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The nonspecific immune system of the lung

: Lohmann-Matthes, M.-L.; Franke, G.

Jenkins, P.G.; Kayser, D.; Muhle, H.; Rosner, G.; Smith, E.M. ; Medizinische Hochschule Hannover; International Life Sciences Institute -ILSI-, Washington/D.C.; Bundesministerium für Umwelt, Naturschutz und Reaktorsicherheit -BMU-, Bonn; Fraunhofer-Institut für Toxikologie und Aerosolforschung -ITA-, Hannover:
Respiratory toxicology and risk assessment. Proceedings of an International Symposium
Stuttgart: Wissenschaftliche Verlags-Gesellschaft, 1994 (IPCS Joint Series 18)
ISBN: 3-8047-1327-0
International Symposium "Respiratory Toxicology and Risk Assessment" <1992, Hannover>
Conference Paper
Fraunhofer ITA ( ITEM) ()
granulocytes; immune system; immunology; killer cells; lung; lymphocytes; macrophages; pulmonary alveoli; respiratory organs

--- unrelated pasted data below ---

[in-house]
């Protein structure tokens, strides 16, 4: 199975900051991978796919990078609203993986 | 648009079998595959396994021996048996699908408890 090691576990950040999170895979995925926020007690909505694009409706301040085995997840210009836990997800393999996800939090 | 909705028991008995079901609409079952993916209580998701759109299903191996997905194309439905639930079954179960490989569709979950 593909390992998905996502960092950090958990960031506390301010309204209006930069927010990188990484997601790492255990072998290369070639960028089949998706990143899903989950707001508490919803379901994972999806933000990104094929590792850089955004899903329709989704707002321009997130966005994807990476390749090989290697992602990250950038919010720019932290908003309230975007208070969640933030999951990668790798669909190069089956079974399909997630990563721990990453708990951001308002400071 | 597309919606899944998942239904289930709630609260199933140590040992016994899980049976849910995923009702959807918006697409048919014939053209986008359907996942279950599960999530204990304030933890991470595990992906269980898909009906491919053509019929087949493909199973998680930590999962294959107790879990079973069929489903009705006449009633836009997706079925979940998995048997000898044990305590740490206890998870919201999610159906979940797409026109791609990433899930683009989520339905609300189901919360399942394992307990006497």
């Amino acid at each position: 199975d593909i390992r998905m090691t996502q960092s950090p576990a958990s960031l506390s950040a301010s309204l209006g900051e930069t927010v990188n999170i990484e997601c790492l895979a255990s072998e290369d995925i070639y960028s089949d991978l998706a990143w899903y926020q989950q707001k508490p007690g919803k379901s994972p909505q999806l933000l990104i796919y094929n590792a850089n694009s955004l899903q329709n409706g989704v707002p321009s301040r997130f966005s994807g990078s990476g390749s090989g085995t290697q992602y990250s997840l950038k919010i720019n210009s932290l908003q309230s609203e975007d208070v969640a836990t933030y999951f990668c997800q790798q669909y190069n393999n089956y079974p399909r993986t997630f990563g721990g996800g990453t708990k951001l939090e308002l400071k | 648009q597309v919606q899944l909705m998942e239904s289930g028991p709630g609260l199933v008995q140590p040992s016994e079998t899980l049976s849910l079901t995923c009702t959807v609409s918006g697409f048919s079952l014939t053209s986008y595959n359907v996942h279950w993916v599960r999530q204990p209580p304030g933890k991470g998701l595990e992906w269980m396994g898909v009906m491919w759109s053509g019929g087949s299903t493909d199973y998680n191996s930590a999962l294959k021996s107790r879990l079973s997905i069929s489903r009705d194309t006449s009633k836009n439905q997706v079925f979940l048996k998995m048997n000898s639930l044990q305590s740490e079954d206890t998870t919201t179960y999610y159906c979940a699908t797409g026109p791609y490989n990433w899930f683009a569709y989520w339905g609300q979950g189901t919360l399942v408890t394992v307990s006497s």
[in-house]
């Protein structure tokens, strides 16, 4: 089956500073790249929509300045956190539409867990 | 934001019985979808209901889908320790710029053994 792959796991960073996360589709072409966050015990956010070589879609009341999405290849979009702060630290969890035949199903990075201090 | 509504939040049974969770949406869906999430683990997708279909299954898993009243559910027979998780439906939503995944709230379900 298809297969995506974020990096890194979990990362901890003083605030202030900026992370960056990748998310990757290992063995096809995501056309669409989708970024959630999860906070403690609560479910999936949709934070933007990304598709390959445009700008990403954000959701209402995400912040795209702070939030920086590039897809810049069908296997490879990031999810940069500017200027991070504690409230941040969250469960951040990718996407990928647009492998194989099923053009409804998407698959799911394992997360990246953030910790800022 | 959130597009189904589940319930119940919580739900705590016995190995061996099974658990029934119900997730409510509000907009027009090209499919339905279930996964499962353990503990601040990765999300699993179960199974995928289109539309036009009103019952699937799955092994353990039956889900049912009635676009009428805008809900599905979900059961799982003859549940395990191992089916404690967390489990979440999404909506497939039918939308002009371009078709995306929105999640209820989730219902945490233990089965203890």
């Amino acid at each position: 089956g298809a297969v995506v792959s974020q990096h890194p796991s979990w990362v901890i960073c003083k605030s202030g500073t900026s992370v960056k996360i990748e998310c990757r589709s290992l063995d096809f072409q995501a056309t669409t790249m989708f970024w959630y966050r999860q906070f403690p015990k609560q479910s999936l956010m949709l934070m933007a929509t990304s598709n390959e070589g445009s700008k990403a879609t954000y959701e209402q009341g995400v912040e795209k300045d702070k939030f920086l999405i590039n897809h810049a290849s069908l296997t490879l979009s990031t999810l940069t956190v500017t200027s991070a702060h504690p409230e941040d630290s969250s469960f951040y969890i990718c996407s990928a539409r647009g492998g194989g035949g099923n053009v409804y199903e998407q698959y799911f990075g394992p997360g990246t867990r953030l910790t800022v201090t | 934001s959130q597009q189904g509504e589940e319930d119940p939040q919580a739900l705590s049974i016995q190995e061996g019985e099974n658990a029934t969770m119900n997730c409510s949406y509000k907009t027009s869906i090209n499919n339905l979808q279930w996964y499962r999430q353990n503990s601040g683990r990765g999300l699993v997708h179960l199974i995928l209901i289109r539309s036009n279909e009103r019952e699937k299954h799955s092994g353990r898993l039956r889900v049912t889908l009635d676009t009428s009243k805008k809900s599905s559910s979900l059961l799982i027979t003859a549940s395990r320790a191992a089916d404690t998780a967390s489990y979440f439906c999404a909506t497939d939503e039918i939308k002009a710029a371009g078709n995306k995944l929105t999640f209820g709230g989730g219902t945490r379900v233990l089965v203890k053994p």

The lung possesses two immune systems, one in the alveolar space, which consists primarily of alveolar macrophages, and one in the interstitium and the bronchus-associated lymphoid tissue (BALT), which comprises both nonspecific and specific components. The primary targets for invading foreign material are the alveolar macrophages. These secrete in response to stimulation chemotactic substances which attract within a short time granulocytes into the alveoli. The alveolar macrophages are especially well equipped with defence mechanisms against microorganisms. Material which passes this first nonspecific barrier enters the interstitium, where it is phagocytosed and presented to the interstitial lymphocytes. Antigen presentation and T-cell recognition also takes place in the BALT. Interstitial macrophages are particularly well equipped with mechanisms that are important for antigen presentation, such as expression of MHC 2, IL-1 and IL-6 secretion.